Tuesday, December 29, 2009

Meeting the Need

Perhaps it is the sugar, the change in sleep habits and just the energy of the holiday excitement but my kiddos are out of whack the last several days. I am too I suppose, we have been nestled in the house for several days watching snow and playing games – which is wonderful but it hasn’t exactly allowed for any energy release. So here we are not quite through the holiday season and we are all a bit antsy and irritable. So today we are working to rebalance our home. Hubs went to the office, I am cleaning and doing laundry, the kids are snacking on healthful foods, playing with toys and napping, and of course the TV and radio are off.

Yet, even as I work to get our energy aligned again I am still hearing loads of whining and fussing and find myself getting irritated and in my head saying (ok, yelling), “WHAT!? What is it!??” While the kids were napping I was reading up on Nonviolent Communication and was reminded that as humans (and especially in children) everything one expresses is in search of having a need met. It may be something basic like food, rest or exercise or something deeper like attention, validation, praise, direction, reassurance…you get the idea. I had to remind myself that my children (although bright as can be and excellent little communicators) still struggle to share their needs. In part because it is often difficult for them to even know what exactly it is that is bothering them, let alone what they need to make them feel better. A child of four cannot express feelings of hyper-anxiety from too much sugar and not enough rest; they simply act out with undesirable behavior. I am reminded that it is my job as mother to not just listen, but to feel the needs of my kids. By paying attention to their rhythms and responses I have the ability and the duty to respond to their needs. Some days it feels a little like a long process of elimination to get to the “Ah! That’s what you needed!” moment, but it is always worth it when I do.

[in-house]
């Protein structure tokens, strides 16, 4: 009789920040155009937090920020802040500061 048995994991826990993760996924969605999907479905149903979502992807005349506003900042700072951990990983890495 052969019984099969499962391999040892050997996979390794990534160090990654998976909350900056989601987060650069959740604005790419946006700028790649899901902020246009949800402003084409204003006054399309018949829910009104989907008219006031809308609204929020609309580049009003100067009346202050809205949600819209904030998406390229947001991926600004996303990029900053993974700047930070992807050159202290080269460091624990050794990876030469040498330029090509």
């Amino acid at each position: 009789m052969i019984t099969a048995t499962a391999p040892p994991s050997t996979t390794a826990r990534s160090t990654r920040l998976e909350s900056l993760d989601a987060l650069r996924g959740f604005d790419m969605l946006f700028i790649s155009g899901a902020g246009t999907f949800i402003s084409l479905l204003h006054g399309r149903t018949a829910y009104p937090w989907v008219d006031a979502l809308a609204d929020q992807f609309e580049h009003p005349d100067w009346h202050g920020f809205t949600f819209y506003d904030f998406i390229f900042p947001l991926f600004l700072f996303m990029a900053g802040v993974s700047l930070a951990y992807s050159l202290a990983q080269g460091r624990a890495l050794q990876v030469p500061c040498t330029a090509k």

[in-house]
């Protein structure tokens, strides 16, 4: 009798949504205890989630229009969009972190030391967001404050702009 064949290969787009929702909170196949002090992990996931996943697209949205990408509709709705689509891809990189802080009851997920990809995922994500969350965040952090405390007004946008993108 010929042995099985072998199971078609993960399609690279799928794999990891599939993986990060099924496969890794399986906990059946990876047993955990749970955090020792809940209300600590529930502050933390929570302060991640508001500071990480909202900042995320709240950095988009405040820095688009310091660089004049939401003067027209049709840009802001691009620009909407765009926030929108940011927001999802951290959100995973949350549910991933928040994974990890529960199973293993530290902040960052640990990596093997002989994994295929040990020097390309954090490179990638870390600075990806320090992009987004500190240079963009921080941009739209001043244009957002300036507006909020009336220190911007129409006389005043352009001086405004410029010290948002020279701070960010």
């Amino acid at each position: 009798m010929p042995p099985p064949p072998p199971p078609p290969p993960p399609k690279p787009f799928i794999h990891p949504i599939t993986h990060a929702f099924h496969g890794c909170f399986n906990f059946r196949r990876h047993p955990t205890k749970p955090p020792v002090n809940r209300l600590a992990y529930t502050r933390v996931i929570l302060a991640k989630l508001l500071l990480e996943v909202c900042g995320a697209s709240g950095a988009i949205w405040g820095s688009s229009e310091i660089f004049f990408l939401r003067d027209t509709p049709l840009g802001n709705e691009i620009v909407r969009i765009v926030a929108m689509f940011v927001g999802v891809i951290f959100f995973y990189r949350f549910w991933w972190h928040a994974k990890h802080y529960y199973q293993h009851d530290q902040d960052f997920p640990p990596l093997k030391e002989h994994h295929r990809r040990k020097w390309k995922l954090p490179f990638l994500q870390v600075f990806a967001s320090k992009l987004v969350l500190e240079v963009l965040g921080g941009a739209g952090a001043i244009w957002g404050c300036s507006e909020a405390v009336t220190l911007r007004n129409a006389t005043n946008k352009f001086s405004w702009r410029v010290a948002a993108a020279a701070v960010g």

I think because children come with such obvious noise and chatter it gets a easy at times to shut the noise out; to ignore the cries and the pleas (and the arguing!) but all that type of parenting seems to lead to is a wrecked kid and an angry parent (typically both shouting), never any good for anyone.

I wish I were more patient and calm than I am. I must remember my journey of motherhood is just that, a journey. I worry about my parenting mistakes but am also amazed at the resiliency, forgiveness and desire for love and peace that is always present between my children and I. For this, I am grateful.

No comments:

hit counter
Get a hit counter here.